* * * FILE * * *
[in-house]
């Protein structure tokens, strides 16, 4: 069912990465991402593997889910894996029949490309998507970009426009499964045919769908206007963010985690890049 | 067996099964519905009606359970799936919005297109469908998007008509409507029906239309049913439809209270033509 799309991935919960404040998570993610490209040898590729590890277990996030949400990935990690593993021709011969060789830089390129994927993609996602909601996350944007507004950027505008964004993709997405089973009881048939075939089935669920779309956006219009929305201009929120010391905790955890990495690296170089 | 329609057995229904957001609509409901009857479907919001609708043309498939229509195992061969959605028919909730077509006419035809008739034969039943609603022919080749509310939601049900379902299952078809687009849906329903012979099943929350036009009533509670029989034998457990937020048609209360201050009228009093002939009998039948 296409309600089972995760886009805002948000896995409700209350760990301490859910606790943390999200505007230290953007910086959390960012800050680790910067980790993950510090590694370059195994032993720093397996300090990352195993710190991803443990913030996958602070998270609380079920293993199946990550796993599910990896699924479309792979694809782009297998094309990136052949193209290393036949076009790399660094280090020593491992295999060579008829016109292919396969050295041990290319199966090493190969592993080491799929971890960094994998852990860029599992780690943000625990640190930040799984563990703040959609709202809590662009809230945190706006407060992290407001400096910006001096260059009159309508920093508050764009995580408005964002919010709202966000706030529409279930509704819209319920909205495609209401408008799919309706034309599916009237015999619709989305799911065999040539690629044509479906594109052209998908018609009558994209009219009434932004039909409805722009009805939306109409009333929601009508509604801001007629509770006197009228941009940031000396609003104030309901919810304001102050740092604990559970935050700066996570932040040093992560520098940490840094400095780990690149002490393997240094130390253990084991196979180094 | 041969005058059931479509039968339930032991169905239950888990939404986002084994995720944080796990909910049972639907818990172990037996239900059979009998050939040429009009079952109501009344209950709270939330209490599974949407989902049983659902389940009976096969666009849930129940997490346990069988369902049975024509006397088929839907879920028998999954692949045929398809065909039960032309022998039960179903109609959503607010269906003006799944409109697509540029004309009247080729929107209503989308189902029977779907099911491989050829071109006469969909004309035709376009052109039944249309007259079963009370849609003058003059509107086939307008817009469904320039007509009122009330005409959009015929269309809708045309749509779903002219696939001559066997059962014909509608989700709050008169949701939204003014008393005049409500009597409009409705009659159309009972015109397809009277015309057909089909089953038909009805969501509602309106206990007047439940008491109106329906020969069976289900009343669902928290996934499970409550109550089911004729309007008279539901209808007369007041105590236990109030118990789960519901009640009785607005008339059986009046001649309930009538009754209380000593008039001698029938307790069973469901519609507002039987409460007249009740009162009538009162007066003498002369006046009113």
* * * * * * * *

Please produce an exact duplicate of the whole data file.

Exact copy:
[in-house]
């Protein structure tokens, strides 16, 4: 069912990465991402593997889910894996029949490309998507970009426009499964045919769908206007963010985690890049 | 067996099964519905009606359970799936919005297109469908998007008509409507029906239309049913439809209270033509 799309991935919960404040998570993610490209040898590729590890277990996030949400990935990690593993021709011969060789830089390129994927993609996602909601996350944007507004950027505008964004993709997405089973009881048939075939089935669920779309956006219009929305201009929120010391905790955890990495690296170089 | 329609057995229904957001609509409901009857479907919001609708043309498939229509195992061969959605028919909730077509006419035809008739034969039943609603022919080749509310939601049900379902299952078809687009849906329903012979099943929350036009009533509670029989034998457990937020048609209360201050009228009093002939009998039948 296409309600089972995760886009805002948000896995409700209350760990301490859910606790943390999200505007230290953007910086959390960012800050680790910067980790993950510090590694370059195994032993720093397996300090990352195993710190991803443990913030996958602070998270609380079920293993199946990550796993599910990896699924479309792979694809782009297998094309990136052949193209290393036949076009790399660094280090020593491992295999060579008829016109292919396969050295041990290319199966090493190969592993080491799929971890960094994998852990860029599992780690943000625990640190930040799984563990703040959609709202809590662009809230945190706006407060992290407001400096910006001096260059009159309508920093508050764009995580408005964002919010709202966000706030529409279930509704819209319920909205495609209401408008799919309706034309599916009237015999619709989305799911065999040539690629044509479906594109052209998908018609009558994209009219009434932004039909409805722009009805939306109409009333929601009508509604801001007629509770006197009228941009940031000396609003104030309901919810304001102050740092604990559970935050700066996570932040040093992560520098940490840094400095780990690149002490393997240094130390253990084991196979180094 | 041969005058059931479509039968339930032991169905239950888990939404986002084994995720944080796990909910049972639907818990172990037996239900059979009998050939040429009009079952109501009344209950709270939330209490599974949407989902049983659902389940009976096969666009849930129940997490346990069988369902049975024509006397088929839907879920028998999954692949045929398809065909039960032309022998039960179903109609959503607010269906003006799944409109697509540029004309009247080729929107209503989308189902029977779907099911491989050829071109006469969909004309035709376009052109039944249309007259079963009370849609003058003059509107086939307008817009469904320039007509009122009330005409959009015929269309809708045309749509779903002219696939001559066997059962014909509608989700709050008169949701939204003014008393005049409500009597409009409705009659159309009972015109397809009277015309057909089909089953038909009805969501509602309106206990007047439940008491109106329906020969069976289900009343669902928290996934499970409550109550089911004729309007008279539901209808007369007041105590236990109030118990789960519901009640009785607005008339059986009046001649309930009538009754209380000593008039001698029938307790069973469901519609507002039987409460007249009740009162009538009162007066003498002369006046009113």